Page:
Wednesday, October 16, 2013

Revised-Rep. Trey Gowdy Hammers Park Service Director on Memorial Closures

Revision 10/17/13: I completely forgot to mention my key thought about this subject. By pressing Director Jarvis for an answer about what regulation regulation  required him to order barricades to be set up to block entrance to memorials, Rep. Gowdy is challenging us to think for ourselves. When we are given unusual  instructions (such as shutting down memorials and parks), we must first consider whether or not what is being asked of us is indeed legal or if their is any regulation that provides for that action. If the answer is that no such rule or regulation exists, then an individual has the responsibility to tell  his supervisor that he will not comply with that order and that he will not pass it on to his subordinates. Let the person who initially gave to order attempt to discipline me for refusing to follow a wrongful order. This is a crucial part of the American mindset that has tragically been largely lost; too many of us are more concerned with the next promotion to stand up for what is right.

As I noted in previous posts, one quite necessary (but unfortunately almost never used  by Americans anymore) action upon receipt of an order is the simple notification to one's supervisor that a wrongful or clearly inappropriate direction will not be followed.
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South Carolina Rep. Trey Gowdy has proven himself time and again as true son of the Palmetto State. He has been at the forefront of the investigation of the Benghazi scandal* and took his same determined, no-mercy approach to a Congressional hearing on the spiteful Obama-ordered US national park and memorial closures that resulted in barricades ringing monuments in the Washington DC area.

Firstly, a note to those who not speak English as primary language: American Southerners, particularly individuals from some parts of the Southeast, have a regional accent that will make one feel as if he is a little kid being castigated by a school principal if he has done something wrong or is being evasive in his answers. Rep. Gowdy is no exception to this - his manner of speech caused me to feel as if I was the one in trouble and I was on the Congressman's side. When he addresses the director by name, it sounds like he is almost feeling revulsion at having to speak the words. It comes out sounding like "Mister Jaarvis". I was reminded of my days as a Marine Corps recruit in Parris Island, South Carolina when I would (thankfully) occasionally be harangued by a non-commissioned officer drill instructor for a wrongful act or omission.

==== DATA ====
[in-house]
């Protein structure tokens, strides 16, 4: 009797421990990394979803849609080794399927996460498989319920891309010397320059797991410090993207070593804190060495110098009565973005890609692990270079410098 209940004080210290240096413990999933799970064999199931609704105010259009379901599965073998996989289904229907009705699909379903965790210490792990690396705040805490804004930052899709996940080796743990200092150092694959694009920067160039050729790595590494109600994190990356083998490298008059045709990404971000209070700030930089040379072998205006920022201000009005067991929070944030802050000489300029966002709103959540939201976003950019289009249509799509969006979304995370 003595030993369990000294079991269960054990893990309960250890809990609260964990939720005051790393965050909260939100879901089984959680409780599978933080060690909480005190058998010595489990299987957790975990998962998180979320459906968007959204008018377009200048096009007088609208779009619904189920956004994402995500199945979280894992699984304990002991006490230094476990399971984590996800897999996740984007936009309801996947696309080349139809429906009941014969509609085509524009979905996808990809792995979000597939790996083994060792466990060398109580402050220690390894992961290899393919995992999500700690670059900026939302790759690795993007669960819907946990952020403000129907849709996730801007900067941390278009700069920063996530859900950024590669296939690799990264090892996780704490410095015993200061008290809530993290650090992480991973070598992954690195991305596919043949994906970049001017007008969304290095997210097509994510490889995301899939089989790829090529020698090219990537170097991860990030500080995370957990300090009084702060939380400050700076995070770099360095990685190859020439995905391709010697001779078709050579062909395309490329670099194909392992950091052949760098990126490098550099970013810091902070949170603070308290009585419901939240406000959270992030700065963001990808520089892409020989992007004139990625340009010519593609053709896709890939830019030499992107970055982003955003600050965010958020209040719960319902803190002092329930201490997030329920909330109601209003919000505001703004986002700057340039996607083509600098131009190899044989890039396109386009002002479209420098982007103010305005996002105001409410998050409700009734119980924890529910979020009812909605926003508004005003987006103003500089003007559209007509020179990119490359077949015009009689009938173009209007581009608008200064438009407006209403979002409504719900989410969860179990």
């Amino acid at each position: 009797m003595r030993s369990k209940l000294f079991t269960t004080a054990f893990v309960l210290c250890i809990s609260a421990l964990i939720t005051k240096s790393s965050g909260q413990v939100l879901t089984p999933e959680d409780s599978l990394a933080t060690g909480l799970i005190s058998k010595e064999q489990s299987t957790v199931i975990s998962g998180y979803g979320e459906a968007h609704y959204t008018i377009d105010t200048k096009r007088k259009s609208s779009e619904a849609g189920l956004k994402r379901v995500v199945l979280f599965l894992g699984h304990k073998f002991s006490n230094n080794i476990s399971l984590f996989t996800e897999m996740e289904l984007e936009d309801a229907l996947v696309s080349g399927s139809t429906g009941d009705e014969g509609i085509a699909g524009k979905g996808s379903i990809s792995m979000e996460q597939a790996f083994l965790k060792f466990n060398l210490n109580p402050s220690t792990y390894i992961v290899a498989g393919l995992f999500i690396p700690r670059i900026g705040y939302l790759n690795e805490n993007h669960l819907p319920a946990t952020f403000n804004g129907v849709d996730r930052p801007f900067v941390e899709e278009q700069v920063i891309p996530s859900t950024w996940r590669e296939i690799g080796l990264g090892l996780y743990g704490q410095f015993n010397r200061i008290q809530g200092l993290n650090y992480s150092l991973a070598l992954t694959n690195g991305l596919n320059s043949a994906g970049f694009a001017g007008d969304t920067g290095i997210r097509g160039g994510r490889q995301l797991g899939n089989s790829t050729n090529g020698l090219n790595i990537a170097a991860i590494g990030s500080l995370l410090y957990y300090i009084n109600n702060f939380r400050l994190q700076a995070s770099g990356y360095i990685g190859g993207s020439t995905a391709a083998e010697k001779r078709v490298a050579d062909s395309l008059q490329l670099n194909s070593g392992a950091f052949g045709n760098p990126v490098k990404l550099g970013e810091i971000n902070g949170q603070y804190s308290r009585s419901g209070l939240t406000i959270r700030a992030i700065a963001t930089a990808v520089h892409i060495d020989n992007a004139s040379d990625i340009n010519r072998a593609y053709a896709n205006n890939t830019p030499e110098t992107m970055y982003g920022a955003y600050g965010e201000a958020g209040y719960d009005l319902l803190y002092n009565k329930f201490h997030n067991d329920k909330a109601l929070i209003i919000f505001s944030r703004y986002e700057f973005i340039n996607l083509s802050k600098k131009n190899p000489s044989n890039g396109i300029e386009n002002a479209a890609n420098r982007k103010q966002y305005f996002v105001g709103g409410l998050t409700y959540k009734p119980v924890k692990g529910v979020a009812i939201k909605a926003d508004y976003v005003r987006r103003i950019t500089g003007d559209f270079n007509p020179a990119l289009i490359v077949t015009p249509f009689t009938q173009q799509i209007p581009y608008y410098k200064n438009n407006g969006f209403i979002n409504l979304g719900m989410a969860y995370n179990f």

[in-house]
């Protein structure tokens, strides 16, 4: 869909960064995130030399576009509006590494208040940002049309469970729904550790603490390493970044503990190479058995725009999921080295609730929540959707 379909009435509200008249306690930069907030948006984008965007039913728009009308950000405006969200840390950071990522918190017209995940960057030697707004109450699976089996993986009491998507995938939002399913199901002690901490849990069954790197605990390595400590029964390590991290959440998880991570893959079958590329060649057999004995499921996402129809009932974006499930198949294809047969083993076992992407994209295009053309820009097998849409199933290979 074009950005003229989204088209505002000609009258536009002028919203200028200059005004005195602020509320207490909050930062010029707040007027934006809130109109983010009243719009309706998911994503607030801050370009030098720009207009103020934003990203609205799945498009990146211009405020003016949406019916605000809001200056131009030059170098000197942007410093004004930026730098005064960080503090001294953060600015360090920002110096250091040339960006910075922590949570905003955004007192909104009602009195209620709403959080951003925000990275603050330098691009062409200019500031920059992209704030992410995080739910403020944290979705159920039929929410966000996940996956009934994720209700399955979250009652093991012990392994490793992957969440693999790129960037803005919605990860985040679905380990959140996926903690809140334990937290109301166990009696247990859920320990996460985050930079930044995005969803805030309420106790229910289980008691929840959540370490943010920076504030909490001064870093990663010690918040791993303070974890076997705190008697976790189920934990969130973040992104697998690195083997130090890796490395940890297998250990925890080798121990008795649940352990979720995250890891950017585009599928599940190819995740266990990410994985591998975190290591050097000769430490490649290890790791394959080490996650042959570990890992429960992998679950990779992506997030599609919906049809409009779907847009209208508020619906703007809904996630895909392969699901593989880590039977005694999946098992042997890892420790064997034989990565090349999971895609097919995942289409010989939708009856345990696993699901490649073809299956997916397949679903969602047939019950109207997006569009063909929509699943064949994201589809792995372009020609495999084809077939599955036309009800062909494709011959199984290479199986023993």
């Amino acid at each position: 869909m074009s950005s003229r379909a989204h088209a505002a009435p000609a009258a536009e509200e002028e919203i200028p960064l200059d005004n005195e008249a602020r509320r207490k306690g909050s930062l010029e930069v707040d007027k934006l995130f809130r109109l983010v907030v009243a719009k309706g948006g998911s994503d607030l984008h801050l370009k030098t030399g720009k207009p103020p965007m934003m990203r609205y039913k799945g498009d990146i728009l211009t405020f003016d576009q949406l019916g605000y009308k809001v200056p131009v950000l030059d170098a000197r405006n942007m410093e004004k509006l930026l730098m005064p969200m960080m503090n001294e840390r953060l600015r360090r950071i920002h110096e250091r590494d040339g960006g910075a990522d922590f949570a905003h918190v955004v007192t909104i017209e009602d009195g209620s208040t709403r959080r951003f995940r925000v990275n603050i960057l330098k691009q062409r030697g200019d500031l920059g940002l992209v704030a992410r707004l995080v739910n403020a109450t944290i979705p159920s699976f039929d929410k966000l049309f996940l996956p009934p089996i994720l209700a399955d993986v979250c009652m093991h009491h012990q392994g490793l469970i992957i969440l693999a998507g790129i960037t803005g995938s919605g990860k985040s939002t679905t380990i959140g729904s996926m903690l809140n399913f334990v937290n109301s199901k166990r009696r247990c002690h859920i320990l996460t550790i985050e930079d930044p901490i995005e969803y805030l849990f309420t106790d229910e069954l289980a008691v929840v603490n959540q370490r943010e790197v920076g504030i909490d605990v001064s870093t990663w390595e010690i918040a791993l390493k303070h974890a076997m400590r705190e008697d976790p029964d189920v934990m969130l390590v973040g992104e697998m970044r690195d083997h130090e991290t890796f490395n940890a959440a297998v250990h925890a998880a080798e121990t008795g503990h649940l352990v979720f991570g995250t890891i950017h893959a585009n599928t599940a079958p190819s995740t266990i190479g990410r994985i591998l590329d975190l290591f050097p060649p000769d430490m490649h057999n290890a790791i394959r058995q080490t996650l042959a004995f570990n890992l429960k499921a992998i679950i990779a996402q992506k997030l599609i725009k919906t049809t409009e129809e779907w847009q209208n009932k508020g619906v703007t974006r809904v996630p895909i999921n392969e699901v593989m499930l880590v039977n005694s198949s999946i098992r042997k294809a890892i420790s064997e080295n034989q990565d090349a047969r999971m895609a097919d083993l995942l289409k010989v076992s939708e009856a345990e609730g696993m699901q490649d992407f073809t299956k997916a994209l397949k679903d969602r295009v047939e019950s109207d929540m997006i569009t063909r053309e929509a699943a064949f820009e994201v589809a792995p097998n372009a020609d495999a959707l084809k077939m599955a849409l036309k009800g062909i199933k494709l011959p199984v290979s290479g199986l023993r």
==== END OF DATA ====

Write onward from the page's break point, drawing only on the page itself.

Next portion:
"During a U.S. House hearing concerning the closure of national parks and monuments during the partial government shutdown, Rep. Trey Gowdy (R-S.C.) scolded the director of the National Park Service for treating “pot-smoking” demonstrators in the Occupy movement with more respect than the nation’s war veterans.
Gowdy relentlessly challenged National Park Service Director Jonathan Jarvis to cite the federal regulation that prompted his department to put up barricades to keep veterans out of war memorials on the first day of the shutdown. He also pointed out that the Park Service failed to issue a single citation when Occupiers camped out at D.C.’s McPherson Square for 100 days — 100 days in “non-compliance” with federal regulations.

That was two years ago,” Jarvis explained.

“Well, I can cite you the regulation that you did not follow two years ago. Can you cite me the regulation that required you to erect barricades from accessing a monument that they built?” Gowdy pressed........"

Gowdy then pressed Jarvis for a reason why opted to decline to enforce federal regulations for 100 days when Occupy (Wall St.) protesters literally used space to camp overnight during that period on McPherson Square in Washington DC. He also again asked if the director could cite a regulation that required that barricades be placed to block entrance to the memorials. Jarvis did little more than dance around the questions.

"Unimpressed, Gowdy snapped back: “Do you consider it First Amendment activity to walk to a monument that you helped build, or is it only just smoking pot at McPherson Square?

We are content-neutral on First Amendment on the National Mall,” Jarvis replied calmly.

That wasn’t my question,” the South Carolina Republican pressed. “Do you consider it to be an exercise of your First Amendment rights to walk to a monument that you helped build?”
Jarvis then claimed that the veterans would have been permitted to enter the war memorials if they “declared” they were exercising their First Amendment rights.

“Who were they to declare it to? A barricade?” Gowdy responded sarcastically. “Mr. Chairman, I want the record to reflect that no statute or code of the federal regulation was cited to justify the erection of barricades.”

The text (which only contains excerpts) does no in any way do justice to the work of Rep. Gowdy, nor can it provide a clear mental picture of the line of questioning. It was a take-no-prisoners event. 

The video is short but it is a must-see. 

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